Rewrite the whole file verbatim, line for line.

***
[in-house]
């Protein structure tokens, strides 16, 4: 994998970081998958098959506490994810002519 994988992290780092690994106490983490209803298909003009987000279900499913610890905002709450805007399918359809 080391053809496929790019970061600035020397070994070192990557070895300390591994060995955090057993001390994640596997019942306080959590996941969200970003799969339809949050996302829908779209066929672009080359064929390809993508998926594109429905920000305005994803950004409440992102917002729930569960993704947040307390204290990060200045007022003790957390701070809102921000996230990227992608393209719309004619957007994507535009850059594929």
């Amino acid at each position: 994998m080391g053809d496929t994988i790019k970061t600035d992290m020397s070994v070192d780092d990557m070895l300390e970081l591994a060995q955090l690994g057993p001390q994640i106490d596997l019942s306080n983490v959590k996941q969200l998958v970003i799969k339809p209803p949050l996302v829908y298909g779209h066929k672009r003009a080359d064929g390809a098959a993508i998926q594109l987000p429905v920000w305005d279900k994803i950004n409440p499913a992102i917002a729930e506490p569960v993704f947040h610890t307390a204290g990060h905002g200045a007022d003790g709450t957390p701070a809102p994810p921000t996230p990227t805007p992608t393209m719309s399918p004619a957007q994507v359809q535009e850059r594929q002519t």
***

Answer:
[in-house]
């Protein structure tokens, strides 16, 4: 994998970081998958098959506490994810002519 994988992290780092690994106490983490209803298909003009987000279900499913610890905002709450805007399918359809 080391053809496929790019970061600035020397070994070192990557070895300390591994060995955090057993001390994640596997019942306080959590996941969200970003799969339809949050996302829908779209066929672009080359064929390809993508998926594109429905920000305005994803950004409440992102917002729930569960993704947040307390204290990060200045007022003790957390701070809102921000996230990227992608393209719309004619957007994507535009850059594929």
């Amino acid at each position: 994998m080391g053809d496929t994988i790019k970061t600035d992290m020397s070994v070192d780092d990557m070895l300390e970081l591994a060995q955090l690994g057993p001390q994640i106490d596997l019942s306080n983490v959590k996941q969200l998958v970003i799969k339809p209803p949050l996302v829908y298909g779209h066929k672009r003009a080359d064929g390809a098959a993508i998926q594109l987000p429905v920000w305005d279900k994803i950004n409440p499913a992102i917002a729930e506490p569960v993704f947040h610890t307390a204290g990060h905002g200045a007022d003790g709450t957390p701070a809102p994810p921000t996230p990227t805007p992608t393209m719309s399918p004619a957007q994507v359809q535009e850059r594929q002519t």